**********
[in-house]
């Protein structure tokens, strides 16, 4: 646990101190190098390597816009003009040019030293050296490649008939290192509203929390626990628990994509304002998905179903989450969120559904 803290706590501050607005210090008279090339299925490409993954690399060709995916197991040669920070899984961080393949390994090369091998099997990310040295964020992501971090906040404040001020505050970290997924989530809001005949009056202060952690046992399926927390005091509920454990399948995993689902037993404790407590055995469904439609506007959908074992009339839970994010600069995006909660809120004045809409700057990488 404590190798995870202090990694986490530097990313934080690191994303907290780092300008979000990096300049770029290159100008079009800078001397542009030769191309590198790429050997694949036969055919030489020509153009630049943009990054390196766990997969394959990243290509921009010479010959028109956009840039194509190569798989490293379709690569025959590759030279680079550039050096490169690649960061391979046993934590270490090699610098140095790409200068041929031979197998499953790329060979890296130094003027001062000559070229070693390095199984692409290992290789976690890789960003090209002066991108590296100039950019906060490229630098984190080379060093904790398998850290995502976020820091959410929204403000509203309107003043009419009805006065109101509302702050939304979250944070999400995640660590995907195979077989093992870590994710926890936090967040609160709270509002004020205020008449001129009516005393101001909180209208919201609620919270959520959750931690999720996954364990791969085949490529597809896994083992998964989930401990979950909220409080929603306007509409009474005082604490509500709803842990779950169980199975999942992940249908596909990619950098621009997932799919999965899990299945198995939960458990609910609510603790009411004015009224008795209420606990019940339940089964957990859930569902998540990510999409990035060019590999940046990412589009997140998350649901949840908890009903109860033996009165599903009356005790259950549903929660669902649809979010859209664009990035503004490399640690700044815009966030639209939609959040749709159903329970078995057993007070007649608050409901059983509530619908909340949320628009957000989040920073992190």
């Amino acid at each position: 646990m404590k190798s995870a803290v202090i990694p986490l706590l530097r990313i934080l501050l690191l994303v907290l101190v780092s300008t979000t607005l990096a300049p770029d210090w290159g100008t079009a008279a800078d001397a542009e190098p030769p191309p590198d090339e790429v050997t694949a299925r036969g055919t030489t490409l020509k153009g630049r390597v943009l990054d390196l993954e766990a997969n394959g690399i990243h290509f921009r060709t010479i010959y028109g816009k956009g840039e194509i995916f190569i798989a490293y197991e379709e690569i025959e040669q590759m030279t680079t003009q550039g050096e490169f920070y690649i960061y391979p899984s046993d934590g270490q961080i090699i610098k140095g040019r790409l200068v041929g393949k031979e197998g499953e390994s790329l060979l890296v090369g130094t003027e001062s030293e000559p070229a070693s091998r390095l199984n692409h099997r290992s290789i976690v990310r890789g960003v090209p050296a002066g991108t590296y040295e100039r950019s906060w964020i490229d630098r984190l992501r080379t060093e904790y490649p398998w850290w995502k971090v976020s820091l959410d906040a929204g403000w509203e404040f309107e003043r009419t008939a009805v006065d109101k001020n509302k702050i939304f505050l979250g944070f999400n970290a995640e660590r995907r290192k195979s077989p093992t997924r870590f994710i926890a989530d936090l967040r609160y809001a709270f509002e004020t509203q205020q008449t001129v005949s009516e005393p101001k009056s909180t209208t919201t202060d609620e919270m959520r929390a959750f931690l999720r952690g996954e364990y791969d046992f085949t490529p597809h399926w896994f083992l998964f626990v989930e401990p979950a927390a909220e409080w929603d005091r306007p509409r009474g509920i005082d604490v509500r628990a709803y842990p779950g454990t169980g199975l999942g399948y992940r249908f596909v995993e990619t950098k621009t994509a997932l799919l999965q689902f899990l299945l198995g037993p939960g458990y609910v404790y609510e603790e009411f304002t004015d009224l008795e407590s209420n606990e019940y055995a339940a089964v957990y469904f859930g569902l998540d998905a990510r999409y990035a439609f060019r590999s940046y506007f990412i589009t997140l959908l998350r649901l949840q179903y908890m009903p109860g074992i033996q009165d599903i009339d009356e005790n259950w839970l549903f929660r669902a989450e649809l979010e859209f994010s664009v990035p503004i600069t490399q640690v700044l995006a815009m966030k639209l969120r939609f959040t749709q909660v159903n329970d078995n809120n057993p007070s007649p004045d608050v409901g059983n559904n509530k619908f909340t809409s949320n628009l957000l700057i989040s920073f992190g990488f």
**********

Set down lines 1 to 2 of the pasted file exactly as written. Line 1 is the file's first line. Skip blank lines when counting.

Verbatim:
[in-house]
């Protein structure tokens, strides 16, 4: 646990101190190098390597816009003009040019030293050296490649008939290192509203929390626990628990994509304002998905179903989450969120559904 803290706590501050607005210090008279090339299925490409993954690399060709995916197991040669920070899984961080393949390994090369091998099997990310040295964020992501971090906040404040001020505050970290997924989530809001005949009056202060952690046992399926927390005091509920454990399948995993689902037993404790407590055995469904439609506007959908074992009339839970994010600069995006909660809120004045809409700057990488 404590190798995870202090990694986490530097990313934080690191994303907290780092300008979000990096300049770029290159100008079009800078001397542009030769191309590198790429050997694949036969055919030489020509153009630049943009990054390196766990997969394959990243290509921009010479010959028109956009840039194509190569798989490293379709690569025959590759030279680079550039050096490169690649960061391979046993934590270490090699610098140095790409200068041929031979197998499953790329060979890296130094003027001062000559070229070693390095199984692409290992290789976690890789960003090209002066991108590296100039950019906060490229630098984190080379060093904790398998850290995502976020820091959410929204403000509203309107003043009419009805006065109101509302702050939304979250944070999400995640660590995907195979077989093992870590994710926890936090967040609160709270509002004020205020008449001129009516005393101001909180209208919201609620919270959520959750931690999720996954364990791969085949490529597809896994083992998964989930401990979950909220409080929603306007509409009474005082604490509500709803842990779950169980199975999942992940249908596909990619950098621009997932799919999965899990299945198995939960458990609910609510603790009411004015009224008795209420606990019940339940089964957990859930569902998540990510999409990035060019590999940046990412589009997140998350649901949840908890009903109860033996009165599903009356005790259950549903929660669902649809979010859209664009990035503004490399640690700044815009966030639209939609959040749709159903329970078995057993007070007649608050409901059983509530619908909340949320628009957000989040920073992190």